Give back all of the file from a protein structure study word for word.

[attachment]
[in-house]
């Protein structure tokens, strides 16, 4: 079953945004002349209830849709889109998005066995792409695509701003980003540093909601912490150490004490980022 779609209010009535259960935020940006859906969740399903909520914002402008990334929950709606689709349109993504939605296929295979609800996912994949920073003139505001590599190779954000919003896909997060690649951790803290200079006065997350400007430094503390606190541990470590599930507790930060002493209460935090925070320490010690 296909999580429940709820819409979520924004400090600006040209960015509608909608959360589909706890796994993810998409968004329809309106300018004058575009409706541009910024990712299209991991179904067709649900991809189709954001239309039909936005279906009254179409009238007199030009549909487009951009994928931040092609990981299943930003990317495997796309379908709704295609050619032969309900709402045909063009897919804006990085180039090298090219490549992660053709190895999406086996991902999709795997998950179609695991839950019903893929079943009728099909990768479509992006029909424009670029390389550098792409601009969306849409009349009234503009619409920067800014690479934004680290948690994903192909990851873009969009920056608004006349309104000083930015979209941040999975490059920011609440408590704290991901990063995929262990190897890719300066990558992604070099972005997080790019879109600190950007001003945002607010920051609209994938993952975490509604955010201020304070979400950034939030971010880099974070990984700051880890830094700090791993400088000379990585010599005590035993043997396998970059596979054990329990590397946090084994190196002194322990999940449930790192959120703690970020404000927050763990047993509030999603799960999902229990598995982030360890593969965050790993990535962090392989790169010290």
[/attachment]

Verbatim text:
[in-house]
């Protein structure tokens, strides 16, 4: 079953945004002349209830849709889109998005066995792409695509701003980003540093909601912490150490004490980022 779609209010009535259960935020940006859906969740399903909520914002402008990334929950709606689709349109993504939605296929295979609800996912994949920073003139505001590599190779954000919003896909997060690649951790803290200079006065997350400007430094503390606190541990470590599930507790930060002493209460935090925070320490010690 296909999580429940709820819409979520924004400090600006040209960015509608909608959360589909706890796994993810998409968004329809309106300018004058575009409706541009910024990712299209991991179904067709649900991809189709954001239309039909936005279906009254179409009238007199030009549909487009951009994928931040092609990981299943930003990317495997796309379908709704295609050619032969309900709402045909063009897919804006990085180039090298090219490549992660053709190895999406086996991902999709795997998950179609695991839950019903893929079943009728099909990768479509992006029909424009670029390389550098792409601009969306849409009349009234503009619409920067800014690479934004680290948690994903192909990851873009969009920056608004006349309104000083930015979209941040999975490059920011609440408590704290991901990063995929262990190897890719300066990558992604070099972005997080790019879109600190950007001003945002607010920051609209994938993952975490509604955010201020304070979400950034939030971010880099974070990984700051880890830094700090791993400088000379990585010599005590035993043997396998970059596979054990329990590397946090084994190196002194322990999940449930790192959120703690970020404000927050763990047993509030999603799960999902229990598995982030360890593969965050790993990535962090392989790169010290």